Given the magnitude of the COVID-19 crisis with its numerous deaths, the “state of emergency” new-normality, collapsing health systems, the conditions which vulnerable population groups are facing and last but not least the lack of political strategies to give us a sense of hope, the boredom we experience every day during the lockdown seems to be a banal affair. In the 21st century, the century of overstimulation and interconnection, we associate boredom with a child’s tantrum, a whim, an ephemeral and infantile mood.
We are bored and eager for entertainment. The recess bell, extended indefinitely, turns out to be a monotonous drone. Unlimited free time, what we longed for for years, now seems to be simply dead time: everything but a synonym for freedom.
Freedom requires a balance of contrasts
More precisely, freedom requires a balance of contrasts: one is free “in regards to something”. Meanwhile “absolute” freedom can be terribly distressing like a blinding white light. Here the paradox of the lockdown becomes explicit: while we complain about the limitations of various civil liberties, we are absolutely free within our four walls, especially at arranging our time as we please.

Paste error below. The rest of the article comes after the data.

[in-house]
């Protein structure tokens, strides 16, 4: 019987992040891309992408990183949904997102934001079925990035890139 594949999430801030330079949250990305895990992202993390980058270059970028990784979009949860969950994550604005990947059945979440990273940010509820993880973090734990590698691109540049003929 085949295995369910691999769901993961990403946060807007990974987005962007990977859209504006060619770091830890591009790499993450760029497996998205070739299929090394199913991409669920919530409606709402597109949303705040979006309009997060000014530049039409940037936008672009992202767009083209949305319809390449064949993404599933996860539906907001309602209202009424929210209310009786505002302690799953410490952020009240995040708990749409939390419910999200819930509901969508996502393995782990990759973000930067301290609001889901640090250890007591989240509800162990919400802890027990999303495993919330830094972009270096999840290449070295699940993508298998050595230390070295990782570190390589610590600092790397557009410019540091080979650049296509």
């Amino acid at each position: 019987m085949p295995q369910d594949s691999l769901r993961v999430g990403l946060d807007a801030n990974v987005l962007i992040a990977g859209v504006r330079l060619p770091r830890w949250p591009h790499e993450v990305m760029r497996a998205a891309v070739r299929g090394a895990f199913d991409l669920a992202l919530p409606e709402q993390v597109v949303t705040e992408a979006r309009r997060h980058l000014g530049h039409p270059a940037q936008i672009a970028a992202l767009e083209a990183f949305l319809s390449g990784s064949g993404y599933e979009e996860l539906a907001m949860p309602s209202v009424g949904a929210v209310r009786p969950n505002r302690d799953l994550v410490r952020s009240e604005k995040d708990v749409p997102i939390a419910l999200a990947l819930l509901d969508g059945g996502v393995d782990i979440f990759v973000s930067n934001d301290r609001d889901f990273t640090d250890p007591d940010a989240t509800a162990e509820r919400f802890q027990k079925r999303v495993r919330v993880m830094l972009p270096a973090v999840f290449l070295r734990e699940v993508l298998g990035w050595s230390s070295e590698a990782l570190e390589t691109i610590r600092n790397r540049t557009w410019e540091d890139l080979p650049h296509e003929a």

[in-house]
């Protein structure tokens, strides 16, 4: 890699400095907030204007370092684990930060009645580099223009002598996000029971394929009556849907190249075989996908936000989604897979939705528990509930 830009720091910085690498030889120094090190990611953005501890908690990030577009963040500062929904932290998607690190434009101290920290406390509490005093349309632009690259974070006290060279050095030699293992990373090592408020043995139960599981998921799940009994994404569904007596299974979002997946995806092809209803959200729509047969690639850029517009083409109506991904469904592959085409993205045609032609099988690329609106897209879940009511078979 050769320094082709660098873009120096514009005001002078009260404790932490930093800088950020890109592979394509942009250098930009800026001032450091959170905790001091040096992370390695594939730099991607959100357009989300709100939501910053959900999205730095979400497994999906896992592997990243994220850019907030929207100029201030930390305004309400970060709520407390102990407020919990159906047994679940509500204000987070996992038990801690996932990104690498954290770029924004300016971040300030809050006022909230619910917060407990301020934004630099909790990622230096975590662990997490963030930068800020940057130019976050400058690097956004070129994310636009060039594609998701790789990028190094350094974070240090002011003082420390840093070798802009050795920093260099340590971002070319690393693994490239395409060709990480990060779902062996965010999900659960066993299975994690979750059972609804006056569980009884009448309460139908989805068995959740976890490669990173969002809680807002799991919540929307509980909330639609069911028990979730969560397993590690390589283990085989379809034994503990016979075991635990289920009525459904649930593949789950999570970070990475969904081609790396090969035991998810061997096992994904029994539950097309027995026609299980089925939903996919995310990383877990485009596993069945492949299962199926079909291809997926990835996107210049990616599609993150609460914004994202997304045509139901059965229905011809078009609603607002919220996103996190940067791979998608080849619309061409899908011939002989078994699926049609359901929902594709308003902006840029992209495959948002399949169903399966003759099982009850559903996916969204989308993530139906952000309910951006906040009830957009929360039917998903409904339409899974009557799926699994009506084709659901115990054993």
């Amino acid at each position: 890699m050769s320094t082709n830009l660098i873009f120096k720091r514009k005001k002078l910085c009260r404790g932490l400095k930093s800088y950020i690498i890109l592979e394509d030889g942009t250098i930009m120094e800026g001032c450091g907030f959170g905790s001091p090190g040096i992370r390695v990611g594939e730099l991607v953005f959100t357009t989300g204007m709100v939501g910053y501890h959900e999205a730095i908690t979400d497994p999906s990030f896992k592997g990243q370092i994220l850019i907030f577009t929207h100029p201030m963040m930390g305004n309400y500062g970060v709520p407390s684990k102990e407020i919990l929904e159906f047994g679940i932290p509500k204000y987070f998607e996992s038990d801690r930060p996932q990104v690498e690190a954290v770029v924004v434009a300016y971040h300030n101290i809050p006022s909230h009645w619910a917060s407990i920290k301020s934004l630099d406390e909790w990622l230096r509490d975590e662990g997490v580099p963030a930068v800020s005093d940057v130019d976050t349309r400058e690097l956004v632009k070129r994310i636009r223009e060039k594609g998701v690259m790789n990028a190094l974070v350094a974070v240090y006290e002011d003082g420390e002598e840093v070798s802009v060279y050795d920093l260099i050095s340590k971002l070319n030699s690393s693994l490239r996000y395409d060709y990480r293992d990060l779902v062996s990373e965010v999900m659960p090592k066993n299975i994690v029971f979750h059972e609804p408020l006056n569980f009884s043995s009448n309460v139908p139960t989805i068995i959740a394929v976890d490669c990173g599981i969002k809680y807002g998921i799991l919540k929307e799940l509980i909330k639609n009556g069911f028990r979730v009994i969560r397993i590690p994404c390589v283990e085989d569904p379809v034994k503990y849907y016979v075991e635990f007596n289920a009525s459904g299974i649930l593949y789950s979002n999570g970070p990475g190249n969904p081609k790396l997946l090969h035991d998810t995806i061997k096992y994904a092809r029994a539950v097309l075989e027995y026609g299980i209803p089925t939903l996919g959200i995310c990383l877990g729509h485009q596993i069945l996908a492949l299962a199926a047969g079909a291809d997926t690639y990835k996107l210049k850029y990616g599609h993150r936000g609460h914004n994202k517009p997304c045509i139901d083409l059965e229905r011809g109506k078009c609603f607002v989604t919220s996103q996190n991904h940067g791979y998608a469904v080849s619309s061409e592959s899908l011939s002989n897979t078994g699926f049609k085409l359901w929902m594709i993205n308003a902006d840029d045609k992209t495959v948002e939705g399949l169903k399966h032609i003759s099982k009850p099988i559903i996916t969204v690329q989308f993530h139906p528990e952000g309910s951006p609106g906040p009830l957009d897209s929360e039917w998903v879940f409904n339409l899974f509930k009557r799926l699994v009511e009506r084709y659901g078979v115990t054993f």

The restrictions of the freedoms “outside” are unsettling, as we are prohibited from meeting the people we love, enjoying our social life, moving freely in public areas, working and generally feeling that we live in a safe shared social space. On the other hand, the expansion (almost to the absolute) of freedom “inside” puts us at the mercy of free time, which sometimes drowns us in vast boredom.
When Monday and Friday taste like Sunday
While under normal conditions adult boredom is faced with “patience and good humor” (being stuck in traffic, the queue at the supermarket, in a waiting room or on the subway), in these extraordinary situations (which nevertheless will establish a new normality) it becomes as unbearable and agonizing as it was in our childhood.
This time, however, boredom is wrapped in honest uncertainty. Even if we, adults, uphold a certain tranquility on the subject, monotony and emptiness become more evident during a “state of emergency” (which, however, resembles more sitting in the waiting room next to the surgery). When both Monday and Friday taste like Sunday, hope becomes bittersweet.